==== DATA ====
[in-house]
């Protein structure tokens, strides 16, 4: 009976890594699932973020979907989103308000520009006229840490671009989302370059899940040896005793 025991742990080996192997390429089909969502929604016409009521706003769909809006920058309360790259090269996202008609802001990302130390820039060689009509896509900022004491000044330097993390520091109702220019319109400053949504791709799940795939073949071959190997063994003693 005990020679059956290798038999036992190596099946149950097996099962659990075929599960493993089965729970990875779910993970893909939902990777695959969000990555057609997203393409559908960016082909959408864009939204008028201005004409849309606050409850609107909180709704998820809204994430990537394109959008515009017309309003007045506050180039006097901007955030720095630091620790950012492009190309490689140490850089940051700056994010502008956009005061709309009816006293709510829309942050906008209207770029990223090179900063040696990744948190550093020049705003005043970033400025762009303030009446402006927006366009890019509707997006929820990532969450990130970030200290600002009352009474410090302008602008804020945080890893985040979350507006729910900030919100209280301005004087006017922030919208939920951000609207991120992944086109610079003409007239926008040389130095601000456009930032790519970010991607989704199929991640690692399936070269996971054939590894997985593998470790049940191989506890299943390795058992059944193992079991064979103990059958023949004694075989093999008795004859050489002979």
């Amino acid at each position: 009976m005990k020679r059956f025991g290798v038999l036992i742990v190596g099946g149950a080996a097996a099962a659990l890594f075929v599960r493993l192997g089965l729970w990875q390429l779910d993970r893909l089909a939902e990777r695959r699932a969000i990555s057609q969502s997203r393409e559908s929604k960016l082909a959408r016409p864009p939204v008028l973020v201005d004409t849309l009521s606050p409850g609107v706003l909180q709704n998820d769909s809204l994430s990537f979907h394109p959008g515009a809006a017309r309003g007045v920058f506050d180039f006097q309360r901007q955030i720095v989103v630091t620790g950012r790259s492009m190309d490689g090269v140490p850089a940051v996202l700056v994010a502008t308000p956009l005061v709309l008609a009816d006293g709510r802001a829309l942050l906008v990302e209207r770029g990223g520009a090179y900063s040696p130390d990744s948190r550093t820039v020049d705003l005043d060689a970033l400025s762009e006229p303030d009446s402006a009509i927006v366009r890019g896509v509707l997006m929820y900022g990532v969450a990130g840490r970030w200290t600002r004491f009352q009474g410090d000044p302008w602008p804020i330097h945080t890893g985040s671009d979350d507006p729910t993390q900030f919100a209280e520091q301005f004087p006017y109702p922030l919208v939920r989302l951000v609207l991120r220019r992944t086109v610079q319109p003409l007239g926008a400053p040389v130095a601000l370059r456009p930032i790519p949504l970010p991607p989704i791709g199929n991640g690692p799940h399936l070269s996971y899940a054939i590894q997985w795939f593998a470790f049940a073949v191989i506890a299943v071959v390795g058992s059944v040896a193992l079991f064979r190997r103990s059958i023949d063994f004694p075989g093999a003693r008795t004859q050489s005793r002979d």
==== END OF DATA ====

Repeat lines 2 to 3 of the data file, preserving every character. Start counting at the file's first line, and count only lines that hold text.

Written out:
């Protein structure tokens, strides 16, 4: 009976890594699932973020979907989103308000520009006229840490671009989302370059899940040896005793 025991742990080996192997390429089909969502929604016409009521706003769909809006920058309360790259090269996202008609802001990302130390820039060689009509896509900022004491000044330097993390520091109702220019319109400053949504791709799940795939073949071959190997063994003693 005990020679059956290798038999036992190596099946149950097996099962659990075929599960493993089965729970990875779910993970893909939902990777695959969000990555057609997203393409559908960016082909959408864009939204008028201005004409849309606050409850609107909180709704998820809204994430990537394109959008515009017309309003007045506050180039006097901007955030720095630091620790950012492009190309490689140490850089940051700056994010502008956009005061709309009816006293709510829309942050906008209207770029990223090179900063040696990744948190550093020049705003005043970033400025762009303030009446402006927006366009890019509707997006929820990532969450990130970030200290600002009352009474410090302008602008804020945080890893985040979350507006729910900030919100209280301005004087006017922030919208939920951000609207991120992944086109610079003409007239926008040389130095601000456009930032790519970010991607989704199929991640690692399936070269996971054939590894997985593998470790049940191989506890299943390795058992059944193992079991064979103990059958023949004694075989093999008795004859050489002979």
């Amino acid at each position: 009976m005990k020679r059956f025991g290798v038999l036992i742990v190596g099946g149950a080996a097996a099962a659990l890594f075929v599960r493993l192997g089965l729970w990875q390429l779910d993970r893909l089909a939902e990777r695959r699932a969000i990555s057609q969502s997203r393409e559908s929604k960016l082909a959408r016409p864009p939204v008028l973020v201005d004409t849309l009521s606050p409850g609107v706003l909180q709704n998820d769909s809204l994430s990537f979907h394109p959008g515009a809006a017309r309003g007045v920058f506050d180039f006097q309360r901007q955030i720095v989103v630091t620790g950012r790259s492009m190309d490689g090269v140490p850089a940051v996202l700056v994010a502008t308000p956009l005061v709309l008609a009816d006293g709510r802001a829309l942050l906008v990302e209207r770029g990223g520009a090179y900063s040696p130390d990744s948190r550093t820039v020049d705003l005043d060689a970033l400025s762009e006229p303030d009446s402006a009509i927006v366009r890019g896509v509707l997006m929820y900022g990532v969450a990130g840490r970030w200290t600002r004491f009352q009474g410090d000044p302008w602008p804020i330097h945080t890893g985040s671009d979350d507006p729910t993390q900030f919100a209280e520091q301005f004087p006017y109702p922030l919208v939920r989302l951000v609207l991120r220019r992944t086109v610079q319109p003409l007239g926008a400053p040389v130095a601000l370059r456009p930032i790519p949504l970010p991607p989704i791709g199929n991640g690692p799940h399936l070269s996971y899940a054939i590894q997985w795939f593998a470790f049940a073949v191989i506890a299943v071959v390795g058992s059944v040896a193992l079991f064979r190997r103990s059958i023949d063994f004694p075989g093999a003693r008795t004859q050489s005793r002979d």